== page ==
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NetEase Expected To Resolve WoW Regulatory Troubles In China Soon

Chinese authorities are expected to imminently announce a resolution for the country's World of Warcraft operator Netease, which was accused of disregarding certain regulatory demands last year.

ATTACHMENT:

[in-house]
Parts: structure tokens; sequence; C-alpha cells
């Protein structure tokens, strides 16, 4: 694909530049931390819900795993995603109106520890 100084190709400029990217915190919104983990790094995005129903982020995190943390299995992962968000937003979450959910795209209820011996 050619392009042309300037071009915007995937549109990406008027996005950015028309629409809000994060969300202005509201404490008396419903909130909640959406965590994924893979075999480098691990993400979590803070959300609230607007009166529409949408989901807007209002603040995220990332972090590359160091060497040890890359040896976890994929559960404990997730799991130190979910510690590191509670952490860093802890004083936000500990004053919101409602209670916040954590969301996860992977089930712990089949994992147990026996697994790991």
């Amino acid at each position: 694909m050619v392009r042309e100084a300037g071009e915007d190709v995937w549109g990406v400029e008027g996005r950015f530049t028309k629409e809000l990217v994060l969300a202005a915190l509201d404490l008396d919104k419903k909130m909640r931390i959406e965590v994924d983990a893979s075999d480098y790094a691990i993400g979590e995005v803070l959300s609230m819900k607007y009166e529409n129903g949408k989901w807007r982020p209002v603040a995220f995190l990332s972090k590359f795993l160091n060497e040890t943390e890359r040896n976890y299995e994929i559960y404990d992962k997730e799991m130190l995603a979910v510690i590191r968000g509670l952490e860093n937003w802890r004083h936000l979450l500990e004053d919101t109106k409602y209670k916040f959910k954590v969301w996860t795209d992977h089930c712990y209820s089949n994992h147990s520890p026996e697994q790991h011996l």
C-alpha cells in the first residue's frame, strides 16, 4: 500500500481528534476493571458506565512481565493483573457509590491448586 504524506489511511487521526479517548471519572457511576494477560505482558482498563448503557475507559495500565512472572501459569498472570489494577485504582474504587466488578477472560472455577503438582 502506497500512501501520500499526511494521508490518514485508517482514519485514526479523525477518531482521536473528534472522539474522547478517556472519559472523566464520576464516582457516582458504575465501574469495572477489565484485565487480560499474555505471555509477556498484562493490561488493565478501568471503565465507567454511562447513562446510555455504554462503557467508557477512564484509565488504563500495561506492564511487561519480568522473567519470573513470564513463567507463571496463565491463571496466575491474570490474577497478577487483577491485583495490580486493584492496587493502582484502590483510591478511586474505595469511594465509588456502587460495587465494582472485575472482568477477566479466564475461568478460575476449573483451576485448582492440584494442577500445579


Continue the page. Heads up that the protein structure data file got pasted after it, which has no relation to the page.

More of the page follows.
China's General Administration of Press and Publication (GAPP) and the Ministry of Culture (MOC) are expected to announce an agreement between the two organizations regarding a possible punishment and fine for the country's World of Warcraft operator NetEase, allowing the company to continue running the MMORPG, according to media reports. NetEase's troubles stem from a dispute between the two government bodies last November in which GAPP ordered the operator to take World of Warcraft offline and refuse new account registrations due to "gross violations" of regulations. NetEase refused to do, as it received a go-ahead to run the game from the MOC, which recently took over regulatory responsibilities for the online game approval process in September 2009. The MOC responded to the suspension notice by holding a press conference disputing GAPP's accusations and claiming the organizations violated a a higher-level State Council provision on the approval process for online games. Both groups seem to have a come to an agreement since their public spat and expect to announce sanctions for NetEase in mid-January, according to a local report summarized by China-focused research firm JLM Pacific Epoch and backed up by a GAPP official's comments to Reuters. NetEase has faced a number of challenges relaunching Activision Blizzard's World of Warcraft since took over the game from its previous operator in China The9 last June. The game's transfer to NetEase was followed by two months of downtime and a long closed beta, the latter of which cost NetEase significant amounts of money to sustain without player revenue. The recent problems with China's regulators have taken its toll on the company's stock, too; NetEase's shares have fallen 23 percent from their record high in September 2009. There's hope the price will shoot back up, though. "Investors still have a wait-and-see approach to the situation, but I think if there is any speedy resolution, that will be positive to the share price," predicted JPMorgan analyst Dick Wei, talking with Reuters.

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